3 of thedemos are trying out an adaptation of the SRI technique where two rice seeds and sown by hand at 25cmx25cm spacing. The plants in these plots will be the same age as those sown in nurseries and transplanted.
Direct Seeding by Hand in Mouille

Direct Seeding by Hand in Mouille with Planting String

Direct Seeding by Hand in Keur Demba-First Day of Ramadan!

2 of the demos are an adaptation where the plots are seeded by machine and will be thinned to one plant per hill at a wide spacing when the plants are at a two leaf stage:
Seeding by Machine in Mouille

Seeding by Machine in Mouille

Machine Seeding in Mouille

Step 3: Transplantation and Thinning

July 16-August 7 2013

The nurseries were then outplanted at one seedling per hill on the 5 demo spaces of this adapation:
Removing Seedlings from the Nursery

Transplanting at One Seedling Per Hill with SRI Planing String

Transplanting One Seedling Per Hill With SRI Planting String

Transplanting With SRI String

Step 4: Weeding and Maintenance 
July-November 2013

The system calls for a weeding method which chops up the weeds and mixes them, along with oxygen, into the soil to be available for rice plant roots. Most demo farmers are weeding their control plots (and some their SRI plots) by animal drawn tractor, which achieves this goal. Those with very heavy soils, or with spacing too tight for the machines, are weeding their SRI plots by hand. Here are some of the hand tools they are using:
Hand Tool Used for Weeding 

Hand Tool Used for Weeding-Primarily Male Farmers

Hand Hoe Used for Weeding-Primarily Female Famers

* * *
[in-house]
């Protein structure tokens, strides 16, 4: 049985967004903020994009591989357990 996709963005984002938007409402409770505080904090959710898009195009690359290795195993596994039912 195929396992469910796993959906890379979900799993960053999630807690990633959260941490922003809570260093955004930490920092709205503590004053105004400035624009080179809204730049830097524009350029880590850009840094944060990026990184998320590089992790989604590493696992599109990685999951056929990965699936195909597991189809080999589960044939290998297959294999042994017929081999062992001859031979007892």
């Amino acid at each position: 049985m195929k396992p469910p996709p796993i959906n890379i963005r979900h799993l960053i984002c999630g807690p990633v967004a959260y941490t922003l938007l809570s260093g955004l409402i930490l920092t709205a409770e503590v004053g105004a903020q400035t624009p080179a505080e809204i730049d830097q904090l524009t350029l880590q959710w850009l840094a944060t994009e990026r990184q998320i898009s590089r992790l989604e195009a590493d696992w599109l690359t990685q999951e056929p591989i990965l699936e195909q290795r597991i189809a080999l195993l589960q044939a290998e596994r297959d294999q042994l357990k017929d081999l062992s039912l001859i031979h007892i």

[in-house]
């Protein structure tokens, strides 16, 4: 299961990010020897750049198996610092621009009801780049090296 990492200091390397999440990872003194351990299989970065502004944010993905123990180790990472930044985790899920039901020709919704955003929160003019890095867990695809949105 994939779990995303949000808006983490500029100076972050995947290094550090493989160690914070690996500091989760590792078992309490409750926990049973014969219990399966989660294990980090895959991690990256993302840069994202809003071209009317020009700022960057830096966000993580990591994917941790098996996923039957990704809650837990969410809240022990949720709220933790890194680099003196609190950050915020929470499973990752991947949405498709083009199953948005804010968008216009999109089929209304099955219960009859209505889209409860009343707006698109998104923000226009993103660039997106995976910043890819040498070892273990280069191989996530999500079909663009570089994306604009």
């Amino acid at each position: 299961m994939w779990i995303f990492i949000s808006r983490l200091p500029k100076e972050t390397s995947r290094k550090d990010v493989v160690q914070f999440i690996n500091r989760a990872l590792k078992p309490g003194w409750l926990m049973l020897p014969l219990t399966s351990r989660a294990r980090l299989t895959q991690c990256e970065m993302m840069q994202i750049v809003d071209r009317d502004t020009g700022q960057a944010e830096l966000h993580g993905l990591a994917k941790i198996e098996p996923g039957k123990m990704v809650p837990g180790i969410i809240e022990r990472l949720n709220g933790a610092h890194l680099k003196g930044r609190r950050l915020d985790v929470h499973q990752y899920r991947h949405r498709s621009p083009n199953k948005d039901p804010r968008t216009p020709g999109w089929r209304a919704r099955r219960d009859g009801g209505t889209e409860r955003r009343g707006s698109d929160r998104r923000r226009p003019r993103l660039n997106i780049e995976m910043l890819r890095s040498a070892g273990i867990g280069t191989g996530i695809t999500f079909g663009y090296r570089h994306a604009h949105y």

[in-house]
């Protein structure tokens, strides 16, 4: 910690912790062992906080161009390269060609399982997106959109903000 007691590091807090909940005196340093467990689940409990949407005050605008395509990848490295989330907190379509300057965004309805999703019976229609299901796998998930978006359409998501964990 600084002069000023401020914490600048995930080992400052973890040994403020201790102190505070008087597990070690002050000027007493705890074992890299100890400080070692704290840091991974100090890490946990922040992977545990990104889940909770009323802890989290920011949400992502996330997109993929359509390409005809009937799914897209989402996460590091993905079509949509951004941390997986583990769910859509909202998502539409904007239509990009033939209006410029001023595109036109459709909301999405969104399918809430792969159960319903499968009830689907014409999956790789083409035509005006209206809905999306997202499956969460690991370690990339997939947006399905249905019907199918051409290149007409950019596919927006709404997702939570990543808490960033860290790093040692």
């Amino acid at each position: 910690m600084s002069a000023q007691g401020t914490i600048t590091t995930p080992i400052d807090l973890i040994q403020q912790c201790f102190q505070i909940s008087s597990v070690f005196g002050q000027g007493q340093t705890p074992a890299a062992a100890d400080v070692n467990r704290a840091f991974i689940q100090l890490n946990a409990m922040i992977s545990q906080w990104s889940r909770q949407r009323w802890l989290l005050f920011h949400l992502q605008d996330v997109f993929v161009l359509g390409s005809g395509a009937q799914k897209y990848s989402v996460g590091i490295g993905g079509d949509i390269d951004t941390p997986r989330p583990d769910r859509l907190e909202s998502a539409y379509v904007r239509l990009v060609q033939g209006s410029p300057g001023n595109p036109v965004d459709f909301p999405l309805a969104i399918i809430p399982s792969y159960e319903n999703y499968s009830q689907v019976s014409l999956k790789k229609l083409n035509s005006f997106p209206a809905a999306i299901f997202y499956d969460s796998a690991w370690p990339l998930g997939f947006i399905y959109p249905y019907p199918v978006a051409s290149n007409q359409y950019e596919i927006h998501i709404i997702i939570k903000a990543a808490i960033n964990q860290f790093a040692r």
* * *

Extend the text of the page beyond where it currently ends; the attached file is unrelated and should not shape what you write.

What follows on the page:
The weeding process is important because it allows the single rice seedlings we transplanted, or thinned to, to have adequate nutrients and light to develop many tillers, and in turn a lot of grain. Tillering is a physiological process where a single plant develops many 'stems' from one. By having only one rice seedling in an area, and giving it room to breathe by thoroughly weeding, rice under SRI can have high tillering capacity. Some of the SRI demos are showing tillering before their corresponding control plots. In the control plots the rice was seeded very closely within rows and not thinned.
These rice plants were one single seedling when transplanted and now after just a few weeks you can see each has 5 or more tillers.

The right foreground is the SRI plot which was transplanted at one seedling and many have more then one tiller. On the left and in the background the machine seeded control area is much less developed and no tillering has begun. 

In the foreground is SRI, hand seeded and thinned and the background is machine seeded. The rows are wider in the machine seeded area but within those rows there are up to 10 plants per 25 cm and have not begun tillering like the rice in the wider spaced SRI plot.

Quick and early tillering of rice under SRI. This rice was transplanted as a single, tiny, 10 day old seedlings only 2 and half weeks before this picture was taken, and now the plants have several tillers each.
Step 4.1: Counting Those Tillers!
August 10-Harvest (October-November)

During the vegetative growth phase of the rice plants I have been taking note of how many tillers the plants in the SRI vs.control plots have developed. My visits to the demonstration sites are marked by counting and determining the mean number of tillers on a representative group of plants in the plots. Here are some pictures of my tillering plants a couple of weeks after the last group of pics was taken. If you look closely you can see the plants in the SRI plots now have up to 25 stems but were transplanted as one single plant. These stems are the tillers.
SRI Plot on left and Control on right-Notice the plants in the SRI are more evenly spaced and are filling up that space with rapidly multiplying tillers. The control was machine seeded and have a lot of space between rows but the plants are cluttered within the row with no space to develop as many tillers as the SRI plot.